As the sun rose on the morning of May 24, so too did the hopes of the Atlanta Cricket Academy.
It was a day that coach Deepak Roy and all his players had been training for over the past year. The academy was hosting its second annual national tournament at the Atlanta Cricket Grounds in north Forsyth County, with 24 teams from 10 different states set to attend.
Last year’s event was cut short due to poor weather conditions, but early on, it was clear that wouldn’t be an issue again. As the players began filing in around 8 a.m., the heat was already beginning to ramp up, and they all began to slather on as much sunscreen as possible.
When play finally began an hour later, the heat was immense, but that wasn’t the focus of the Avatars, the Academy’s U15 team. Their first matchup of the three-day event was against Cricmax, a team from New Jersey that was seen as one of the top youth teams in the country. Roy, who moved to Atlanta from India around 10 years ago, stood just outside the boundary, coaching his players from afar and fulfilling what has become his calling.
“Initially, I thought there was only adult cricket (here),” Roy said. “But then when I noticed a few young kids who are very dedicated to the game, it was a very good feeling, actually. I had a cricket background and I really enjoyed seeing kids here practicing hard.”
For the last few years, Forsyth County, which has a growing South Asian population, has become a focal point of youth cricket in the Atlanta area. While cricket is a very popular sport in other areas of the world, it’s still finding its footing in the U.S., a fact that the academy is hoping to help change with time.
“We're blessed,” Roy said. “For the last two and a half years, we've had kind of a home (here).”
Cricket is a bat and ball game that in some ways draws similarities to baseball. Teams take turns batting, fielding and scoring runs, but in a different way. Instead of a dirt infield and bases, the game revolves around a strip of dirt called the pitch, which is surrounded by a large, circular grass field.
The batsman stands on one end of the pitch and faces the bowler, who runs up to the other end and throws the ball towards him. It’s the batsman’s goal to score runs by striking the ball and running to the other end of the pitch and back. Meanwhile, the bowler and the fielders around him try to dismiss the batsman, or get him out, in different ways. One way to do that is if the bowler strikes the wicket, a set of three stumps which is protected by the batsman.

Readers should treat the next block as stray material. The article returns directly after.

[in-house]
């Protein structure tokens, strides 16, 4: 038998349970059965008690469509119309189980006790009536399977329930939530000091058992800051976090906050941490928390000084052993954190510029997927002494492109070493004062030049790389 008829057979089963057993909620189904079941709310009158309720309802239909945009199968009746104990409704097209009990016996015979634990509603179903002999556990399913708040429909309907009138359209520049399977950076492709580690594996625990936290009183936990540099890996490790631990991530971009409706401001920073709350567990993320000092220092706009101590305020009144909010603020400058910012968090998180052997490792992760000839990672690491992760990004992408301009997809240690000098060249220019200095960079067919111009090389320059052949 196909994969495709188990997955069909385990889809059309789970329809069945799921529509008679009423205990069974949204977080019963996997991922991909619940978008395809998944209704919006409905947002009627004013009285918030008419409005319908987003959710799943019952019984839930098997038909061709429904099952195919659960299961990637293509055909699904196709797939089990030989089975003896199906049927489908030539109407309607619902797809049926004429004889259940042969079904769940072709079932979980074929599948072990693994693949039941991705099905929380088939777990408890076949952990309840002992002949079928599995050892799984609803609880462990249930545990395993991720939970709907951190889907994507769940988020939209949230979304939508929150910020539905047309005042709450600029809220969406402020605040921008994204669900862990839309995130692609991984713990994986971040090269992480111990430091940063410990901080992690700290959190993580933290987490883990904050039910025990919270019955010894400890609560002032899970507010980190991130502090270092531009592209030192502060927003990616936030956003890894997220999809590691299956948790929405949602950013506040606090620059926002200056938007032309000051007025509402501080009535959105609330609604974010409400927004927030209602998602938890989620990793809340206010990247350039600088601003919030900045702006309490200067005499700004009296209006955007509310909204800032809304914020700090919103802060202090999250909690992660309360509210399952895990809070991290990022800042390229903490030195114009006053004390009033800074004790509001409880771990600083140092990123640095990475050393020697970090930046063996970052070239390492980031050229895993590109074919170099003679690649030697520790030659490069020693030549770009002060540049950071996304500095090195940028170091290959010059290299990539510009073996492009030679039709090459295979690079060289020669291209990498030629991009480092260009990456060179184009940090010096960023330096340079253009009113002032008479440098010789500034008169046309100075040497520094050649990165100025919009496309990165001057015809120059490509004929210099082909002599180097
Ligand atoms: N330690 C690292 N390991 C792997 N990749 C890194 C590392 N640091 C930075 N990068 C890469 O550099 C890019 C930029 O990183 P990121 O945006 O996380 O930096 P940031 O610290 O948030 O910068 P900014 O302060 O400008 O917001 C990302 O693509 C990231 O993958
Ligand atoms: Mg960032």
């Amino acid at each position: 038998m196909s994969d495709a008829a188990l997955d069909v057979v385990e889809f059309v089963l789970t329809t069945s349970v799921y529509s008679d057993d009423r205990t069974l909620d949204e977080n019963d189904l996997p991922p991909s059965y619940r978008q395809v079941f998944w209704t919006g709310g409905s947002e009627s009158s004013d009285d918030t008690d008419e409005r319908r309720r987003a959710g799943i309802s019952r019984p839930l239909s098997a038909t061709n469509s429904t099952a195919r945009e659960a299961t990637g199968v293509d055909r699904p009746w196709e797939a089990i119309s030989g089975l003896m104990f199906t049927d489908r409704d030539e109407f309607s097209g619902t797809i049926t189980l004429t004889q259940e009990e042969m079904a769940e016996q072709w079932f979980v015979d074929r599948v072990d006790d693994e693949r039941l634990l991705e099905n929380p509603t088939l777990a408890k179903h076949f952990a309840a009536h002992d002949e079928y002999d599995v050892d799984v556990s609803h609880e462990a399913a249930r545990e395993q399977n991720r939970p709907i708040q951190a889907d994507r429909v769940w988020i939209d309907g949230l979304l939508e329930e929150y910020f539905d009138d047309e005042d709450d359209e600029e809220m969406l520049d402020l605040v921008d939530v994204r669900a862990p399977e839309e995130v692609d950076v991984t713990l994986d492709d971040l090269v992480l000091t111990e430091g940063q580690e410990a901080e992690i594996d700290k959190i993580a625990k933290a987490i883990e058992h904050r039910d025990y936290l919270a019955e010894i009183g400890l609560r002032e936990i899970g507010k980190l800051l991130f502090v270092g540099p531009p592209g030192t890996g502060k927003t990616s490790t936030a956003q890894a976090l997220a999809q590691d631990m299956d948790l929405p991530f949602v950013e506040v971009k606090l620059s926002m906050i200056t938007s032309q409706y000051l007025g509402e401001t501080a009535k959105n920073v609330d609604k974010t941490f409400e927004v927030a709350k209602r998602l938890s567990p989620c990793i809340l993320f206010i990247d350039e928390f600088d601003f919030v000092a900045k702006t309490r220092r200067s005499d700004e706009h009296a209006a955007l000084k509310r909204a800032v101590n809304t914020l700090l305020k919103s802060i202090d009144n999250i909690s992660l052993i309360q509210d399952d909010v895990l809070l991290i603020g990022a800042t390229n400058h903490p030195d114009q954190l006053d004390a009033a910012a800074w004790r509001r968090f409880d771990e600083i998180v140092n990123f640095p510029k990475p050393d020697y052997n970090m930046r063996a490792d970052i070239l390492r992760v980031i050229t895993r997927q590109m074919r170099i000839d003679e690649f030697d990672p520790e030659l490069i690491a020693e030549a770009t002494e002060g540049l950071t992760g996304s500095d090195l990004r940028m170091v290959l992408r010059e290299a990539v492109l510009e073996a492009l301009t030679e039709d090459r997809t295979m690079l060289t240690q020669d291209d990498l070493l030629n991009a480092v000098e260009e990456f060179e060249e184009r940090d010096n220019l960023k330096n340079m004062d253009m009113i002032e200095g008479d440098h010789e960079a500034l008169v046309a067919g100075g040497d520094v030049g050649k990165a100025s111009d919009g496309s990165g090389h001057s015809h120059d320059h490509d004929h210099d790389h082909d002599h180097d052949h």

After 10 outs, the sides switch. In a T20 format, a shorter form of the game that the academy plays, each team gets one innings each, and whoever scores the most runs in that span wins.
The academy started in 2017, when Roy and a few other like-minded people saw the potential for a program to teach the game to young people in the area. They started with just four players, but have since grown to 75 members from ages five to 18. The academy conducts all its training sessions in Forsyth County.
For tournaments, they’re grouped by age in a very similar manner to sports like baseball and soccer, with U11, U13 and U15 teams playing in their recent event. At the academy, they’re grouped into three batches based on skill level, which usually translates to age as well.
The cricket season lasts from March or April to October or November, with players busy traveling to tournaments around the country over that time. Some of the older players also participate in season play in the Atlanta Cricket League. Roy, who played cricket in India, doesn’t have much time to play anymore with all the travel involved, but that doesn’t bother him.
“I've seen them growing (since) they were nine or 10 years old,” he said. “I've seen them evolving, I've seen them getting selected for nationals. I'm kind of more inclined towards that now.”
Fifteen-year-old batsman Viraj Vaghela didn’t initially have much interest in cricket. He played soccer in his younger years, but after watching India win just its second Cricket World Cup in 2011, he was inspired. He ultimately followed in his father’s footsteps, opting to make cricket his sport of choice. He now serves as the captain of the U15 Avatars.
“I wouldn't say I'm an ambassador, but I do want to promote the game of cricket to kids that are growing up and who are not quite sure [about it,]” Vaghela said. “It’s not big in the U.S. but that's why guys like us are here in this academy and other academies that have joined us here. We really want to inspire young kids to take it up in the United States of America.”
Cricket may be a different, almost foreign sport to most people in the U.S., but it’s growing. Despite the differences in popularity when compared to more mainstream sports, the lessons in teamwork, perseverance and sportsmanship that cricket teaches in a youth setting are all the same, Vaghela said.
“In the end, I think that might play a major role in how we turn out to be as individuals when we grow up,” Vaghela said. “I personally and we at the academy feel like it's a great sport to take up, especially now that cricket is growing in the U.S. It's wonderful to be a part of the game.”